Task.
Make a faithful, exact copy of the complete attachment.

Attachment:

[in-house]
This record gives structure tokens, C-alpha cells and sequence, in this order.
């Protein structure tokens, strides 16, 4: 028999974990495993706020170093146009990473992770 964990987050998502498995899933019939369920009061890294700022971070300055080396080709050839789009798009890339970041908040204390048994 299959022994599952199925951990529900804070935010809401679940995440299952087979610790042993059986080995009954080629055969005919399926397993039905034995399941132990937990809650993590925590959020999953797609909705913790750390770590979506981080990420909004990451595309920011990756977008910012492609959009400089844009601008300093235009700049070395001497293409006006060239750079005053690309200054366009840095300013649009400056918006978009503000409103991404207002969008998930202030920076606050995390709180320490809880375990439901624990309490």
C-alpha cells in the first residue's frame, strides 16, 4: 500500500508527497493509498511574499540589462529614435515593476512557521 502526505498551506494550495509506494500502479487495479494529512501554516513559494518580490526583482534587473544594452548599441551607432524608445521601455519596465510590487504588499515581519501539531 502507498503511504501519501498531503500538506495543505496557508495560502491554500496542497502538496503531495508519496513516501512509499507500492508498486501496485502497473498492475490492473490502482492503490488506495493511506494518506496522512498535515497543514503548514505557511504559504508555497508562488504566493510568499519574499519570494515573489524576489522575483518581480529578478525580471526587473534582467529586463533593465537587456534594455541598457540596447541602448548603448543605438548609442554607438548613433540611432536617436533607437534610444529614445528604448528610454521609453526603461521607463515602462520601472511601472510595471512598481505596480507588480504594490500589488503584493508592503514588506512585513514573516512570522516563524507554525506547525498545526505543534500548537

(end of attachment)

[in-house]
This record gives structure tokens, C-alpha cells and sequence, in this order.
């Protein structure tokens, strides 16, 4: 028999974990495993706020170093146009990473992770 964990987050998502498995899933019939369920009061890294700022971070300055080396080709050839789009798009890339970041908040204390048994 299959022994599952199925951990529900804070935010809401679940995440299952087979610790042993059986080995009954080629055969005919399926397993039905034995399941132990937990809650993590925590959020999953797609909705913790750390770590979506981080990420909004990451595309920011990756977008910012492609959009400089844009601008300093235009700049070395001497293409006006060239750079005053690309200054366009840095300013649009400056918006978009503000409103991404207002969008998930202030920076606050995390709180320490809880375990439901624990309490």
C-alpha cells in the first residue's frame, strides 16, 4: 500500500508527497493509498511574499540589462529614435515593476512557521 502526505498551506494550495509506494500502479487495479494529512501554516513559494518580490526583482534587473544594452548599441551607432524608445521601455519596465510590487504588499515581519501539531 502507498503511504501519501498531503500538506495543505496557508495560502491554500496542497502538496503531495508519496513516501512509499507500492508498486501496485502497473498492475490492473490502482492503490488506495493511506494518506496522512498535515497543514503548514505557511504559504508555497508562488504566493510568499519574499519570494515573489524576489522575483518581480529578478525580471526587473534582467529586463533593465537587456534594455541598457540596447541602448548603448543605438548609442554607438548613433540611432536617436533607437534610444529614445528604448528610454521609453526603461521607463515602462520601472511601472510595471512598481505596480507588480504594490500589488503584493508592503514588506512585513514573516512570522516563524507554525506547525498545526505543534500548537